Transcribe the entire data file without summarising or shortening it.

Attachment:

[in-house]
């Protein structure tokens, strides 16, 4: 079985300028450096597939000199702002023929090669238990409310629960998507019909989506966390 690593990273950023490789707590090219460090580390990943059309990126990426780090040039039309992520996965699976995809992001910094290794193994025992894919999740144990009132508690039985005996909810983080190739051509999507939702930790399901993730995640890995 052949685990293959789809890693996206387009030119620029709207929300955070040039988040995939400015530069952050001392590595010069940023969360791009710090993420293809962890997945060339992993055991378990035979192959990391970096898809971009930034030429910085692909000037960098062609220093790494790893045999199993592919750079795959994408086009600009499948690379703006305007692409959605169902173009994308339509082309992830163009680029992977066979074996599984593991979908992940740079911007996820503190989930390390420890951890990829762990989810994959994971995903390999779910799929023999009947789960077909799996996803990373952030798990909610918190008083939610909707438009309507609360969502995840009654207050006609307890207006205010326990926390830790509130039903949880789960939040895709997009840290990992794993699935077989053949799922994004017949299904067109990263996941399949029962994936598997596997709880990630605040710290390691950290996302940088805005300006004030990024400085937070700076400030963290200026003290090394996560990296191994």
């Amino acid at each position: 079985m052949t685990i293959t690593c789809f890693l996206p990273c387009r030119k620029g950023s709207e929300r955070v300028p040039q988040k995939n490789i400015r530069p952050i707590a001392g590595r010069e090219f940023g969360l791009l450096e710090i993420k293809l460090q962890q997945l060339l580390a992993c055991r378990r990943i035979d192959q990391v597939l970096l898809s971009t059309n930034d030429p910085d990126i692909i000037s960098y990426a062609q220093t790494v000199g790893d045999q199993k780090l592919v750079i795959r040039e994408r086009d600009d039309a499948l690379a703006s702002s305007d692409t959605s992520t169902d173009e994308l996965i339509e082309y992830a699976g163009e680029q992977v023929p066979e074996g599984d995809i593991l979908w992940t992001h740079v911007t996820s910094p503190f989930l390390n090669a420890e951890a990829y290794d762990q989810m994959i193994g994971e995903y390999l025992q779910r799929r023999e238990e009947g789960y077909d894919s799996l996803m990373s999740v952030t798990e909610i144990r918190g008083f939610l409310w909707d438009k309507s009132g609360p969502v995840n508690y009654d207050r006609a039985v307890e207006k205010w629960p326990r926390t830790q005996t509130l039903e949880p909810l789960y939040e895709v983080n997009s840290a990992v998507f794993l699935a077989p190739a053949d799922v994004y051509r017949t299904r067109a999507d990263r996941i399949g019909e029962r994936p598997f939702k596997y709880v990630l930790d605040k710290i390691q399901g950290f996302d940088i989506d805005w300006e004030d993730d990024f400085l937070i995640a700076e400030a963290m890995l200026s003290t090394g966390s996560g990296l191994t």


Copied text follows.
[in-house]
């Protein structure tokens, strides 16, 4: 079985300028450096597939000199702002023929090669238990409310629960998507019909989506966390 690593990273950023490789707590090219460090580390990943059309990126990426780090040039039309992520996965699976995809992001910094290794193994025992894919999740144990009132508690039985005996909810983080190739051509999507939702930790399901993730995640890995 052949685990293959789809890693996206387009030119620029709207929300955070040039988040995939400015530069952050001392590595010069940023969360791009710090993420293809962890997945060339992993055991378990035979192959990391970096898809971009930034030429910085692909000037960098062609220093790494790893045999199993592919750079795959994408086009600009499948690379703006305007692409959605169902173009994308339509082309992830163009680029992977066979074996599984593991979908992940740079911007996820503190989930390390420890951890990829762990989810994959994971995903390999779910799929023999009947789960077909799996996803990373952030798990909610918190008083939610909707438009309507609360969502995840009654207050006609307890207006205010326990926390830790509130039903949880789960939040895709997009840290990992794993699935077989053949799922994004017949299904067109990263996941399949029962994936598997596997709880990630605040710290390691950290996302940088805005300006004030990024400085937070700076400030963290200026003290090394996560990296191994």
């Amino acid at each position: 079985m052949t685990i293959t690593c789809f890693l996206p990273c387009r030119k620029g950023s709207e929300r955070v300028p040039q988040k995939n490789i400015r530069p952050i707590a001392g590595r010069e090219f940023g969360l791009l450096e710090i993420k293809l460090q962890q997945l060339l580390a992993c055991r378990r990943i035979d192959q990391v597939l970096l898809s971009t059309n930034d030429p910085d990126i692909i000037s960098y990426a062609q220093t790494v000199g790893d045999q199993k780090l592919v750079i795959r040039e994408r086009d600009d039309a499948l690379a703006s702002s305007d692409t959605s992520t169902d173009e994308l996965i339509e082309y992830a699976g163009e680029q992977v023929p066979e074996g599984d995809i593991l979908w992940t992001h740079v911007t996820s910094p503190f989930l390390n090669a420890e951890a990829y290794d762990q989810m994959i193994g994971e995903y390999l025992q779910r799929r023999e238990e009947g789960y077909d894919s799996l996803m990373s999740v952030t798990e909610i144990r918190g008083f939610l409310w909707d438009k309507s009132g609360p969502v995840n508690y009654d207050r006609a039985v307890e207006k205010w629960p326990r926390t830790q005996t509130l039903e949880p909810l789960y939040e895709v983080n997009s840290a990992v998507f794993l699935a077989p190739a053949d799922v994004y051509r017949t299904r067109a999507d990263r996941i399949g019909e029962r994936p598997f939702k596997y709880v990630l930790d605040k710290i390691q399901g950290f996302d940088i989506d805005w300006e004030d993730d990024f400085l937070i995640a700076e400030a963290m890995l200026s003290t090394g966390s996560g990296l191994t």